If there is one thing that can be universally agreed upon it’s that there is something wrong with the world. Regardless of what we believe that problem is, we can all agree that it exists. This problem often hits us painfully and emotionally, influencing even our most fundamental beliefs. This, of course, often manifests as what we call the problem of evil. If there is an all loving and powerful God, wouldn’t he stop all the pain and suffering in the world? There is almost certainly no more common and resonant argument against Christianity than that view. Many of the more self-aware atheists admit that, despite how much time they may spend arguing other points of evidence, what really keeps them from belief in God is evil and suffering. But why is this argument so persuasive? Is the problem of evil a good argument?
Drew has written a number of other great articles on the subject already, but I specifically want to focus on the problem of evil as an argument. Does it make sense from a logical perspective, regardless of our own feelings and history? This is not necessarily how I would suggest talking about the subject in a regular conversation. Instead, my goal here is to help you to better understand this common objection and be able to dissect it a little bit deeper. The argument can be structured with 4 major premises, or claims.
1. If God is all powerful, he can stop evil.
2. If God is all loving, he would want to stop evil.
3. Evil exists.
4. Therefore, an all-powerful and loving God does not exist.
If the first three claims are true, then the conclusion found in point four is true. Laid out in this way, the argument makes sense. It does not make any logical errors, and thus could be considered a good argument. However, Christians have been responding to this argument for thousands of years now. They must have found some good approaches in that time, so where do we start? We already know premise three is true, so it must be somewhere in the first two.
Premise 1. Can God Stop Evil?
The first major premise of the argument has to do with what God is capable of. Some have theorized that God wants nothing more than to stop evil but is simply incapable of doing so. This does not really line up with the picture of God scripture gives us, especially considering that we are told God will end all evil and suffering. Arguing against this point would not make very much sense for Christians. One might think that God is trying and will learn sooner or later how to end evil but can’t right now. That would, however, counteract other aspects of God’s nature such as being omniscient, so I think we may just want to call premise 1 true.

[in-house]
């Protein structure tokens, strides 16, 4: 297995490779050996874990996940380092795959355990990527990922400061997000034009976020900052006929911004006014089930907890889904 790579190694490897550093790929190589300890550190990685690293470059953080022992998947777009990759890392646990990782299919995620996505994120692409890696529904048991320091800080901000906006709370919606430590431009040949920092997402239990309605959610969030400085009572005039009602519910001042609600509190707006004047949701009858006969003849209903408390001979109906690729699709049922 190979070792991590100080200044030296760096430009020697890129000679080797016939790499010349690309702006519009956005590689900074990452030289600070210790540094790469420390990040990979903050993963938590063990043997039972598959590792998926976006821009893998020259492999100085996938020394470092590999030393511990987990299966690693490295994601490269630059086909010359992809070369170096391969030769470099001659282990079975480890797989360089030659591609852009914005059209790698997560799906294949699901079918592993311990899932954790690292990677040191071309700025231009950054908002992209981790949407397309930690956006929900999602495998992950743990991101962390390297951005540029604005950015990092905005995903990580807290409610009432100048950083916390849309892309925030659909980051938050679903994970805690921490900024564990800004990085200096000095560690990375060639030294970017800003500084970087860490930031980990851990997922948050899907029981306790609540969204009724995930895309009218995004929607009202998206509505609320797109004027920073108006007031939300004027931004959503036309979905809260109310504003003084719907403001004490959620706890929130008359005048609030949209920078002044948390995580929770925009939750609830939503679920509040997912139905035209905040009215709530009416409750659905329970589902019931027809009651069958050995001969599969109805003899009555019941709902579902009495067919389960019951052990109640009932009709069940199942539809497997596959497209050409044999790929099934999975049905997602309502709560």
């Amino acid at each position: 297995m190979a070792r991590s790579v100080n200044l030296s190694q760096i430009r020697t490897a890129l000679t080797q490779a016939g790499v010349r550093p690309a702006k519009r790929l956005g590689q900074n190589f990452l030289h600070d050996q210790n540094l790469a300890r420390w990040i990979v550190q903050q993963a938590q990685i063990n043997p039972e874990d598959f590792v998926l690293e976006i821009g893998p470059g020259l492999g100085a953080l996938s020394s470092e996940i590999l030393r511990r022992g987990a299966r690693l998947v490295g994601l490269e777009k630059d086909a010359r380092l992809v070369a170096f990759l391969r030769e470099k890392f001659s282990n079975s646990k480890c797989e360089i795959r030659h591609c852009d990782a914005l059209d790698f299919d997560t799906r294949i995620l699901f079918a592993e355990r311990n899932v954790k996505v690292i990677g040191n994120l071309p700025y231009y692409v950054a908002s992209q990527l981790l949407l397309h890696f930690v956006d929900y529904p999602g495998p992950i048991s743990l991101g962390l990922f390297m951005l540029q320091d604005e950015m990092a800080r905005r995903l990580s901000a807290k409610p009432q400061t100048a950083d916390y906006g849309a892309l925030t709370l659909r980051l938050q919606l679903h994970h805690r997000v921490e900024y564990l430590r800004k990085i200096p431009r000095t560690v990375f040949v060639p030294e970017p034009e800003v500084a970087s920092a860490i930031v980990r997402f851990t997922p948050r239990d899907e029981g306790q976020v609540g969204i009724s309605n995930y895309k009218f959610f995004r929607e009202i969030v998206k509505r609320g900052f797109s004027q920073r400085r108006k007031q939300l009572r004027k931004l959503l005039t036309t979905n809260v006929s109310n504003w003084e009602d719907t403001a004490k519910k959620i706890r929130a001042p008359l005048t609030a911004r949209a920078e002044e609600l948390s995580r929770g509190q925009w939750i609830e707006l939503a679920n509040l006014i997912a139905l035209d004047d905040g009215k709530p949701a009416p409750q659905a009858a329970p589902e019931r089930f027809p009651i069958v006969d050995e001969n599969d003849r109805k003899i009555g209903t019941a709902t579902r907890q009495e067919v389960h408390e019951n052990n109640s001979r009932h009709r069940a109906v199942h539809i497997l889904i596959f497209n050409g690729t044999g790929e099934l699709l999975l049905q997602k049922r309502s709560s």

Premise 2. Does God Want to Stop Evil?
The second major premise is not about what God can do, but what God wants to do. If God can stop evil, why would he choose not to? Doesn’t the Bible say that God is love? What kind of loving being would sit back and do nothing while innocent people suffer and die? Would we even call such a being “God?”
While this premise makes logical sense, it is an extremely flimsy claim. The entire conclusion falls if the Christian can explain why God might allow evil to exist. Even a small example, and the argument crumbles. The emotional weight being thrown at us can sometimes make this seem more difficult than it actually is.
At this point, all that needs to be done is show examples for why God would allow evil to exist. And this is a concept any parent should immediately understand. Sometimes love requires allowing painful things to happen. If God’s priority is to build our character and draw us closer to him, there is perhaps no better tool to do so than suffering.
Is the Problem of evil a sound argument? It makes sense, and doesn’t break any logical rules. But is the problem of evil a good argument? Just like a chain is only as strong as its weakest link, an argument is only as strong as its weakest premise. After a few thousand years of discussion, research, philosophy, debate, and simple life experience, the weakest premise falls apart very quickly. Again, I would not take this approach in a conversation very often, but remember this the next time someone comes at you with an emotionally charged example.
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